A cross between a traditional CMO and CTO, the CMTO is focused on helping companies make sense of and utilize vast amounts of customer and market data by using significant technology and analytical expertise.
The key focus areas of the CMTO are managing various technologies bolted together to enable this analysis, transforming social data into actionable insights and sales, and ultimately, delivering coordinated campaigns across multiple channels, simultaneously.
A few ways CMTOs are valuable include:
- Managing the tech stack
- Breaking free from IT-marketing deadlock
- Understanding cross-channel interaction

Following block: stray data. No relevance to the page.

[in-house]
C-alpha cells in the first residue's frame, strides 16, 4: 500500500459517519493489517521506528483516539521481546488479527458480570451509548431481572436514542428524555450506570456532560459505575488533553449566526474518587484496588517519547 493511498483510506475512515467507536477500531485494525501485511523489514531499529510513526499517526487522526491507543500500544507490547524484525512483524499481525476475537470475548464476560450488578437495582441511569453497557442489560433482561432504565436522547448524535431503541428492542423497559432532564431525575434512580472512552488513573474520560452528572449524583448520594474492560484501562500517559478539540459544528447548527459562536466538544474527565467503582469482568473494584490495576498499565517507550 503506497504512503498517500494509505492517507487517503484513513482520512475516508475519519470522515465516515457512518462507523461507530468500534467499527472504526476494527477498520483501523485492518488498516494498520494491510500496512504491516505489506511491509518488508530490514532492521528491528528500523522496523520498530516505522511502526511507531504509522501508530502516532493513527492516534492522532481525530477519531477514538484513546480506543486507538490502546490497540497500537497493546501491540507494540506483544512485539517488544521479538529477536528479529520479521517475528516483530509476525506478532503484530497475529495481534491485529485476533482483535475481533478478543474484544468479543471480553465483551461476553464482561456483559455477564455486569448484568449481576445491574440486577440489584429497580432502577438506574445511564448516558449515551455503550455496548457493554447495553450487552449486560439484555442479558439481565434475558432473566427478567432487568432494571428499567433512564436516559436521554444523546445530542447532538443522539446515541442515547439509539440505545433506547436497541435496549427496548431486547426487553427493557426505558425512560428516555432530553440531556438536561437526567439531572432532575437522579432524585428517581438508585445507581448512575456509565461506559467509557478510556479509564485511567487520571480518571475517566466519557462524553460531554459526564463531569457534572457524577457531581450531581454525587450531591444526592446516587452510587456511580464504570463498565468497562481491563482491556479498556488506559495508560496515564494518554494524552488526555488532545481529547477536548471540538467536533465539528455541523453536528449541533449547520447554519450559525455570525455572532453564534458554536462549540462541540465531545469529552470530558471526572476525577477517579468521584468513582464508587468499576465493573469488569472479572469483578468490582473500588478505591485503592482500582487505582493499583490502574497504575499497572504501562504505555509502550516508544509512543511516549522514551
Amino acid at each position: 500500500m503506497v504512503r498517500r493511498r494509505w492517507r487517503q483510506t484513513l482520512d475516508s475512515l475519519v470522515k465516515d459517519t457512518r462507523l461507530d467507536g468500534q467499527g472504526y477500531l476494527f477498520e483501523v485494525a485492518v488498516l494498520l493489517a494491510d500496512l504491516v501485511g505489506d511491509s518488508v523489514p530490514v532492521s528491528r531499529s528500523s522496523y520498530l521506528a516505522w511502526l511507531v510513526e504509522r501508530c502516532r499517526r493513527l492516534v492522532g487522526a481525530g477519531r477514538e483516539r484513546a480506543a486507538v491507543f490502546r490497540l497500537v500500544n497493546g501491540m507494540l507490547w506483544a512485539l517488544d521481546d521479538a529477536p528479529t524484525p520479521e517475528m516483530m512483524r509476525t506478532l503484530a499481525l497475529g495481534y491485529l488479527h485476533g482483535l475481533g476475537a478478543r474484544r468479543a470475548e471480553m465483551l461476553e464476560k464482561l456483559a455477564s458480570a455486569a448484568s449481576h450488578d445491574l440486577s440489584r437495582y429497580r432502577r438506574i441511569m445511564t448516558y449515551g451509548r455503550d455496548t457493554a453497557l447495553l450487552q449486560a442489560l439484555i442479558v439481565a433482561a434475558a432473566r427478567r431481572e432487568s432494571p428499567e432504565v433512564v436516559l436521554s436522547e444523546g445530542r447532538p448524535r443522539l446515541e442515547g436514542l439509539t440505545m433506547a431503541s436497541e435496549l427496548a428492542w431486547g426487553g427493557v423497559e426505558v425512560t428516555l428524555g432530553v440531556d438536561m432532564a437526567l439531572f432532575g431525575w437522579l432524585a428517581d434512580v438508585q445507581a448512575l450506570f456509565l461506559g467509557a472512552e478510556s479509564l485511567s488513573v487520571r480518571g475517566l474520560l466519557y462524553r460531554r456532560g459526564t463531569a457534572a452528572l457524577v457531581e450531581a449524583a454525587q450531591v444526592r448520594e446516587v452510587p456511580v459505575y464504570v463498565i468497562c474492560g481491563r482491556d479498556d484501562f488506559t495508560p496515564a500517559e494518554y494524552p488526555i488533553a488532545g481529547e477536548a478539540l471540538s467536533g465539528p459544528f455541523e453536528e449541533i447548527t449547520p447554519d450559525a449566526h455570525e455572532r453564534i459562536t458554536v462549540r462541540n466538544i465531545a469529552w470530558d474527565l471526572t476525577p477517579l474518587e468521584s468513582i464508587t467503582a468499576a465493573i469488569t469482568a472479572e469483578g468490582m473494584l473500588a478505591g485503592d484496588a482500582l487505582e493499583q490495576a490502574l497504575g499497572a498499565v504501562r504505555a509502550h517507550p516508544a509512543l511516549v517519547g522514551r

- Enabling agile marketing
- Dealing with new marketing technology still to come
Chief Growth Officer
Chief Growth Officers expand the traditional CMO mindset by harnessing the executive marketers’ extensive knowledge of customer desires and demands in order to accelerate business growth. This growth-focused mindset goes beyond traditional sales agreements and marketing tactics and leverages existing business models to create new business models and value chains that offer greater potential for profit.
If you haven’t made the mental leap to focusing on growth, don’t worry about it. As a CMO, you’re already almost there. You know how to get your target market’s attention. You know your brand. And you know how to connect with your audience. Using this knowledge to obtain sustained growth requires a shift in strategy—one that strengthens the performance link between marketing and sales.
Chief Customer Officer